Toby Well-Known Member

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    Loved the summary! Great starting point and shows where to gather the information from.

    Whilst looking on the SQM site I found really what I was looking for, total property listings by city (can even do suburb): SQM Research - Total Property Listings

    It is amazing that you can see how Melbourne & Hobart (the two hot cities at the moment) have had a collapse in total listings - this has really pulled out the higher marginal buyer and see property prices increase.

    Also saw the same trend 4/5 years ago in Sydney - so I think this is a great stat to look at to predict growth.

    Any other key supply/demand stats we should look at @petewargent ? Or just keep an eye out on your blog posts :p
     
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  13. Lacrim

    Lacrim Well-Known Member

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    Tx for this. Agree its a very good indicator.
     
  14. hammer

    hammer Well-Known Member

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    I've been charting listings. Doesn't work on its own. But after a few months you can start to see what is happening. If listings drop then demand should be increasing.

    Hard to tell on its own but with a bit of boots on the ground and market knowledge it can be a fantastic indicator.

    Only other thing I can say is that stats from the research companies are not reliable. The variances in vacancy rates, property prices etc are huge. Someone might be right but which one? And don't get me started on the Corelogic "hedonistic" index...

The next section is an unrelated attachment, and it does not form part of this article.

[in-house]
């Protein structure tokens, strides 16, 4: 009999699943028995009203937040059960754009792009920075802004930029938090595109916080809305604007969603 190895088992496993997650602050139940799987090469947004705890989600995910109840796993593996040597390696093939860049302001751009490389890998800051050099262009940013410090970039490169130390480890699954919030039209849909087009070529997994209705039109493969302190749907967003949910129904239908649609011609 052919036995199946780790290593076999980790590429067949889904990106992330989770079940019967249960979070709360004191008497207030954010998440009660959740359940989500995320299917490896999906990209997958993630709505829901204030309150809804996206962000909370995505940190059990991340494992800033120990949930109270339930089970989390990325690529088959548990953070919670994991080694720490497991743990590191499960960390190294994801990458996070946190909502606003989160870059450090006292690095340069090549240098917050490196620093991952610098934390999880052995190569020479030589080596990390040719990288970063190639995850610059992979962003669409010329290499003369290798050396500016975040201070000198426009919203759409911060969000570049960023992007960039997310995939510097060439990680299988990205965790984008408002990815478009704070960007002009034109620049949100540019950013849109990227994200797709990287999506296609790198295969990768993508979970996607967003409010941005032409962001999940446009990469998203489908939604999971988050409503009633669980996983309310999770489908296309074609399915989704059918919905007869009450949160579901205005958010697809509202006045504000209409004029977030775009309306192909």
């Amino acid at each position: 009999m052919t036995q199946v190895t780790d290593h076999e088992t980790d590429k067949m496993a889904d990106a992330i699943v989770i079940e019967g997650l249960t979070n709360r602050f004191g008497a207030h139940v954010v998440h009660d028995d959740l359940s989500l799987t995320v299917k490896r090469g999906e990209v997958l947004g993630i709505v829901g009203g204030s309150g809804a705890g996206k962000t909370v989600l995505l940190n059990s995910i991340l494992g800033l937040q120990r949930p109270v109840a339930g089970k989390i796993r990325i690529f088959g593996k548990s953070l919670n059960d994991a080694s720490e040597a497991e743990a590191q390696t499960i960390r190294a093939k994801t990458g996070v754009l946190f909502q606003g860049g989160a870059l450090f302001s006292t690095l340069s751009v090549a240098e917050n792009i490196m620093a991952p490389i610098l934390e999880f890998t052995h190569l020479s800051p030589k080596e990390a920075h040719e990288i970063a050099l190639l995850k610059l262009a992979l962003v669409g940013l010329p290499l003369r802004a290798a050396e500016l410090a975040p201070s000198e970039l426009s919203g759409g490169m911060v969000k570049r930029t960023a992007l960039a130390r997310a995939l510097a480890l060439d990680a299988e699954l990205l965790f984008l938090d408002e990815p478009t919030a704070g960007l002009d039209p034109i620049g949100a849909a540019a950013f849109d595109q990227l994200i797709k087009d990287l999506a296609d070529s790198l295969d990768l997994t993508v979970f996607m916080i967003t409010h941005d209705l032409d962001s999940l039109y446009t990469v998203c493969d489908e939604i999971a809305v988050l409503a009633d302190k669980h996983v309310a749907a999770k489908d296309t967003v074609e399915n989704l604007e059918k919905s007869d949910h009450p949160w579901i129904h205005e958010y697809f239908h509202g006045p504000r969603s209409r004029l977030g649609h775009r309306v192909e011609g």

By all means use the data companies to get a vibe but @MTR is right to call the agents on the ground to back the data up.
     
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  15. MTR

    MTR Material Girl Premium Member

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    There is always a reason for a boom, dig deeper? immigration, infrastructure, rezoning
     
  16. MTR

    MTR Material Girl Premium Member

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    start with leads....
    We have had 3 boom cycles since 2013, Melb, Syd, Perth and now Tassie
    There has been so much information on PC regarding this and auction clearance would also help. Plenty of info in the media.

    But to take the guess work out of it you need to still network with people on the ground. Imagine if you purchased in the wrong markets during this period, you don't get that time back
     
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  17. DowntownBlock

    DowntownBlock Well-Known Member

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    Agreed... one that could collate top level data of say price movements, economic data, interest rate moves etc that could be verified and easily tagged would certainly stop a lot of cutting and pasting!